Me, I've been on reiserfs for years on both my main system and (more recently) my netbook, and have been extremely happy with it since data=ordered became its default (2.6.6 according to a google hit on another LWN comment of mine). My most recent experience with extX is on no-journal ext4 formatted USB flash-based thumbdrives, where journaling isn't a good idea. I've been following btrfs with interest, and expect I'll upgrade to it once a few more of the kinks get worked out. (I've seen hints that the current 2.6.35 cycle will reduce the strength of the warning for its kernel config item, but I don't follow the btrfs list or lkml, and any detail of even plans has been harder to come by on the broader community sites such as LWN, HO, LXer, etc, that I follow.)

Duncan

ext4 and data consistency

Posted May 22, 2010 19:15 UTC (Sat) by anton (subscriber, #25547) [Link]

What bothers me is how they reduced the guarantees and stability of the long mature ext3 filesystem in the aftermath of all this, by defaulting it to data=writeback, a change from the old default data=ordered.
Yes, that's what was at the back of my mind when I wrote about "backporting the data loss feature from ext4 to ext3".
Presumably you used tun2fs or simply fstab to ensure your ext3 mounts remain stable with data=ordered after the kernel in question (was it 2.6.30 or 2.6.31?), right?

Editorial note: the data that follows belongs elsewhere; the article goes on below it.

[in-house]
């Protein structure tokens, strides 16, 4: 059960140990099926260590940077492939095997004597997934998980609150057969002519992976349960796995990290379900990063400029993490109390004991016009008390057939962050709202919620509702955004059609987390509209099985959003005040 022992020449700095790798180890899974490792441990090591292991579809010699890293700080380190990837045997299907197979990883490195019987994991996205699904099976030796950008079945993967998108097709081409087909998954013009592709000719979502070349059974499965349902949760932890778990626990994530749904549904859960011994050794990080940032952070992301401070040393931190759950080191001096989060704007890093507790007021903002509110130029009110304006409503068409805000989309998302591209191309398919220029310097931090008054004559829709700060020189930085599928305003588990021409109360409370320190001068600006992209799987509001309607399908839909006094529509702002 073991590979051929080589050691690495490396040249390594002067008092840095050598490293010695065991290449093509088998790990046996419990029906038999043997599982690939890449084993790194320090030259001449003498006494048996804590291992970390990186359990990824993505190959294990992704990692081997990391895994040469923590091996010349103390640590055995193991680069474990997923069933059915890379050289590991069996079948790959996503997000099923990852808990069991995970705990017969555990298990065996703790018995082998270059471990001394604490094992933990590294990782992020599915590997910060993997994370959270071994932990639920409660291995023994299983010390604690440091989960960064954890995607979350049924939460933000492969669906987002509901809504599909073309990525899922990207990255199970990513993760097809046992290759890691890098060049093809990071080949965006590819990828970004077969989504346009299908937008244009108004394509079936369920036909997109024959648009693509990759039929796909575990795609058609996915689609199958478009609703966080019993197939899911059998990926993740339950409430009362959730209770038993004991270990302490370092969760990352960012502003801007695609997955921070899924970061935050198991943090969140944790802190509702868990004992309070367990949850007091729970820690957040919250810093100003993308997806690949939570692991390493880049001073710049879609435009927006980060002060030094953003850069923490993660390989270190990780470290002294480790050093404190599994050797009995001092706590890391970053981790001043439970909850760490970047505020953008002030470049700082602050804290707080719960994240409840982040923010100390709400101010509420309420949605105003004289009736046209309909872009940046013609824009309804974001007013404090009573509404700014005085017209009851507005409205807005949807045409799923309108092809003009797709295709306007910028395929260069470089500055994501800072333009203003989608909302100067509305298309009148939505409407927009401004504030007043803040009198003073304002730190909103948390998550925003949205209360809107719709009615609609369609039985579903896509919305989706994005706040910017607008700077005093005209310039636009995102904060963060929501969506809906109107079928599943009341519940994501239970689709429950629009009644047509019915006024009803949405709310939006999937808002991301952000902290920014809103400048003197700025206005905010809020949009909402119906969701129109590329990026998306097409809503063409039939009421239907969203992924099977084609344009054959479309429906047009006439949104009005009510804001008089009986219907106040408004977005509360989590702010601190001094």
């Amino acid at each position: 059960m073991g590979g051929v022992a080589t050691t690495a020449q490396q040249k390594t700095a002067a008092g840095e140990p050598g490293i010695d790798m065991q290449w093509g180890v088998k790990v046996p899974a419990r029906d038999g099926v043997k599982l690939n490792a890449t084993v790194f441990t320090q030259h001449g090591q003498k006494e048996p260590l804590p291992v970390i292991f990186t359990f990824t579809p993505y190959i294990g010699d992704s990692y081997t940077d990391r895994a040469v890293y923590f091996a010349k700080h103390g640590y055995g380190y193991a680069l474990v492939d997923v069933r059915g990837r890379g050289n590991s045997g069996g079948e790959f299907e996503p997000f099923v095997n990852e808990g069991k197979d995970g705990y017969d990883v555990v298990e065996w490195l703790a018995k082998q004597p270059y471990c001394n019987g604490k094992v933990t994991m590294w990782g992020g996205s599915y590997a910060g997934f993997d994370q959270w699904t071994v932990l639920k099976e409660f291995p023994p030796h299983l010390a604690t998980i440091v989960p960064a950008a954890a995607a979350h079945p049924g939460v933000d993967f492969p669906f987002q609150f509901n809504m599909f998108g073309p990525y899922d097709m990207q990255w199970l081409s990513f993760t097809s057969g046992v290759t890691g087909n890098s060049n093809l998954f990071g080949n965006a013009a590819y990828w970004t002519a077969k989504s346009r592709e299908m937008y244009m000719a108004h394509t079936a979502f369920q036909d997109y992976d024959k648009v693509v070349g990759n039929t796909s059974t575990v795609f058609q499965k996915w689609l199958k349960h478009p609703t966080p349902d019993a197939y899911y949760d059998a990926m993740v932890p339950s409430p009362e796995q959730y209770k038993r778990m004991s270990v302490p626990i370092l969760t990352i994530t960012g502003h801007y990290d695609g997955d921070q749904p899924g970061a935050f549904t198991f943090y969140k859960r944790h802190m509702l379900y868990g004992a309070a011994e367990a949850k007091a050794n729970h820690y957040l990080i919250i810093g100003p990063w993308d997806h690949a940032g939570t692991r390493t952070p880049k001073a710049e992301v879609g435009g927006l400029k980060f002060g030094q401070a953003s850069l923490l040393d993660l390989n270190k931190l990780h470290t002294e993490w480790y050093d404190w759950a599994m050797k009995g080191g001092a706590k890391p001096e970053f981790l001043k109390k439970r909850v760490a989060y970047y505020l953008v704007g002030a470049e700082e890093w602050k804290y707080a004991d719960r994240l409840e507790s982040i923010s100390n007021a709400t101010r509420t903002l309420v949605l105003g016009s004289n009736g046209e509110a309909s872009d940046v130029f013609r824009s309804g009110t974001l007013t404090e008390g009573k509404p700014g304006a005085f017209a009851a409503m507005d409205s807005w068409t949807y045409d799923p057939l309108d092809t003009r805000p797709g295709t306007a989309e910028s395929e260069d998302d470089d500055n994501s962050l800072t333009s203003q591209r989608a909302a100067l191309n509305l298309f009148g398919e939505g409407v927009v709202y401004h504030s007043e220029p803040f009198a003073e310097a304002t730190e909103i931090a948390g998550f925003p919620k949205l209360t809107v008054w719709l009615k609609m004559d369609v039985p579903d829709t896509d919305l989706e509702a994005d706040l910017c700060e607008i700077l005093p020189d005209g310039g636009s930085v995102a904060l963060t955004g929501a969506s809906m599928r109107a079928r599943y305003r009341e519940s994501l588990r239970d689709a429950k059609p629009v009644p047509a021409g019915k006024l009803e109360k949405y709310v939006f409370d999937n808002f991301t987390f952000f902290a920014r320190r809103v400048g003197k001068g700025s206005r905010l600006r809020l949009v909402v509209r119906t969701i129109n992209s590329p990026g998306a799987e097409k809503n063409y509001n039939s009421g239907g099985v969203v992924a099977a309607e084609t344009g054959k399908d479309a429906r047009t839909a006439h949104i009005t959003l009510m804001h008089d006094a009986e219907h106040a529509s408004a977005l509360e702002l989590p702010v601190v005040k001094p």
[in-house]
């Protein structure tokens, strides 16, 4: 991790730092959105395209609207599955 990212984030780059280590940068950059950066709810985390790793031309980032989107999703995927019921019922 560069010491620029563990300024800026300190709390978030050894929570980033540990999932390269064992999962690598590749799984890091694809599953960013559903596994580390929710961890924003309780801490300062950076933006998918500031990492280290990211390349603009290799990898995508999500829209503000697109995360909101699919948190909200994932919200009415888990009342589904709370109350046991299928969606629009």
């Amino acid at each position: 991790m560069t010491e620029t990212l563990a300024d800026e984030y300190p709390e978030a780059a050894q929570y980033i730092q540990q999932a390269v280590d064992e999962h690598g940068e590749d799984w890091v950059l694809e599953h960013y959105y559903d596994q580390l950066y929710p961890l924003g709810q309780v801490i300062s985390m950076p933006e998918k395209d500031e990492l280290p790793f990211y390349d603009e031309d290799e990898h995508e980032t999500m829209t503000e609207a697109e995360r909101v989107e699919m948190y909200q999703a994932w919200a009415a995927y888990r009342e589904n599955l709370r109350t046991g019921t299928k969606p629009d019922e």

The youngest kernel we have is 2.6.30, and according to /proc/mounts it mounts our ext3 file systems with data=ordered. I guess we will go the fstab route once we get a kernel that defaults to data=writeback.

I am a little worried, though, because of what happened after data=journal was no longer the default; I then read that using data=journal resulted in corrupt file systems; I read that for a significant amount of time, and never read that this bug has been fixed (but haven't seen such reports for some time).

So if they made data=ordered non-default in 2.6.31 or some kernel, will they really care if it works? My confidence is limited. We should probably better stick with 2.6.30 until we migrate off extx file systems completely.